I’ve been railing against epistemic monopolies for a while now, particularly in forensic science.  This project complements Peart and Levy’s work on experts.  (See their symposium the 2008 Eastern Economics Journal, vol. 38 starting page 103.)  I keep insisting that we need redundancy to reduce error rates.  Economists, forensic scientists, and philosophers have all pressed me for data on error rates.  How big a problem is this really?  Read the rest of this entry »

Flaming torches and pitchforks

January 10, 2009

by Roger Koppl

Forensic scientist Brian Gestring laments “The Dawn of the ‘Forensic Science Provocateur’” in the latest CAC News.  That’s the newsletter of the California Association of Criminalists.  He objects to the “peripheral waves of lawyers and business professors that have . . . found a new calling, that of Forensic Science Provocateur.”  But wait, there’s more!  “Like a flock of peasants with flaming torches and pitchforks, their rhetoric abounds and obscures substace.”  

Gestring is having his rhetorical fun, but he is also engaging the so-called provocateurs.  I think many other forensic scientists, however, genuinely believe that only practicing forensic scientists have standing to “criticize” forensic science, where “criticize” tends to mean saying something they disagree with or don’t like.  Read the rest of this entry »

If redundancy is good enough for the rich and famous . . .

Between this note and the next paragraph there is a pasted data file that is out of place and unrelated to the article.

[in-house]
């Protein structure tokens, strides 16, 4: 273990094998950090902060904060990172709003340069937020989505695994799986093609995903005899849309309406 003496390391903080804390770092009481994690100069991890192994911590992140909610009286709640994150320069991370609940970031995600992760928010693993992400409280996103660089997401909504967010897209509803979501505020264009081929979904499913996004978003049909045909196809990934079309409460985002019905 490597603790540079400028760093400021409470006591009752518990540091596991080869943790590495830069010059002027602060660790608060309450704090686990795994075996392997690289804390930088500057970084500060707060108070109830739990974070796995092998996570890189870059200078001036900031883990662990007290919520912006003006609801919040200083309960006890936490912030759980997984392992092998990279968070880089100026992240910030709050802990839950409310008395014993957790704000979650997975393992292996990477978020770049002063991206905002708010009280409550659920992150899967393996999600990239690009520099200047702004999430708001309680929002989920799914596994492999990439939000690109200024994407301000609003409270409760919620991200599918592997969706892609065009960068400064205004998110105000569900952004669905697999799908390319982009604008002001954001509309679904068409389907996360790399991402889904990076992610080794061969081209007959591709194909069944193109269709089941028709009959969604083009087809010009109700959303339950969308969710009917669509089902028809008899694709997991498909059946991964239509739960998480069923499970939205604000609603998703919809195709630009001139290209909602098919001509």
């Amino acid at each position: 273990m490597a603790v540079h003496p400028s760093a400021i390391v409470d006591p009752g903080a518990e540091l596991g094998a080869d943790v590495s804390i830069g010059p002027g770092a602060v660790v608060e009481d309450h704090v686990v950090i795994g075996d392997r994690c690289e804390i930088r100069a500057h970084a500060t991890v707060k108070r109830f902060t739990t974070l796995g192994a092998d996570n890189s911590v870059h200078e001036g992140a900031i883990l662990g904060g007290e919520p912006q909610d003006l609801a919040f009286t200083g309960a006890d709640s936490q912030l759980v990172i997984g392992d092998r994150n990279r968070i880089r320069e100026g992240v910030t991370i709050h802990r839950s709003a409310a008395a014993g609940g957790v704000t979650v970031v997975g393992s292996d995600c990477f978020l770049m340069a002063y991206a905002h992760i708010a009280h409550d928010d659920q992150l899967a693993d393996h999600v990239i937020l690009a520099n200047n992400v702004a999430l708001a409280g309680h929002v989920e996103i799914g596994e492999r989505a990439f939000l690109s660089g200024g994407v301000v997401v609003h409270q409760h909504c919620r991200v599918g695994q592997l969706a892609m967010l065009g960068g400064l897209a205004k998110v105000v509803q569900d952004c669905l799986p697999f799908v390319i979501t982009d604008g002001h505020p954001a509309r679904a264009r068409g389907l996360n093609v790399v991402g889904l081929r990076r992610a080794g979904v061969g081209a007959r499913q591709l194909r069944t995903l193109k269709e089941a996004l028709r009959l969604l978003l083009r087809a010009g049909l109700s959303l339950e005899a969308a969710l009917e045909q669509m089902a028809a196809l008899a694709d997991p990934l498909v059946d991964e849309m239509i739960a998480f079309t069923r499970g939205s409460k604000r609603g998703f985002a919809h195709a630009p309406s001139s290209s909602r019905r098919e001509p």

January 5, 2009

by Roger Koppl

According to Associated Press, “Bahamas using 2 experts for Travolta son autopsy.” (HT Ed Lopez.)  Actor John Travolta’s son Jett died tragically on Friday, January 2nd, after hitting his head in a fall.  (It seems he had an illness that left him subject to seizures.)  The E! News story says, “A government official confirms to E! News that the autopsy will be conducted in Freeport by two separate pathologists to ensure accuracy of the results.” 

I approve.  Neither pathologist should have an epistemic monopoly in this case.  I especially appreciate the use of pathologists who are “separate.”  They should not work together and each should remain ignorant of the other’s conclusions. 

The principle of redundancy in forensic science and medico-legal investigation is little more than common sense.  I often talk about it in terms of breaking the forensic or epistemic monopoly of our crime labs.  I also sometimes say, “My message to the forensic science community is simple: When you going motoring, put a spare tire in your trunk.”  It looks rather as if the authorities in the Bahamas have got the basic idea of redundancy in forensic science and medico-legal investigation – at least for the rich and famous.  Shouldn’t the same principle apply to indigent defendants in the criminal courts of the United States? 

Epistemic monopoly may let the bad guys get away

December 20, 2008

by Roger Koppl

The Chicago Tribune gives us another example of the trouble with epistemic monopolies.  They uncovered a case in which the police in the Chicago area city of Harvey, Illinois ignored a DNA match in a rape case.  In two other rape cases they did not submit the rape kit for analysis. 

Madison expressed the liberal dilemma in Federalist 51: “In framing a government which is to be administered by men over men, the great difficulty lies in this: you must first enable the government to control the governed; and in the next place oblige it to control itself.”  We should count the risks of epistemic monopoly among the dangers poised by the police powers of the state.  Short of full anarchy, which I don’t personally accept anyway, how could we introduce epistemic competition to municipal policing?

Follow

Get every new post delivered to your Inbox.

Join 1,737 other followers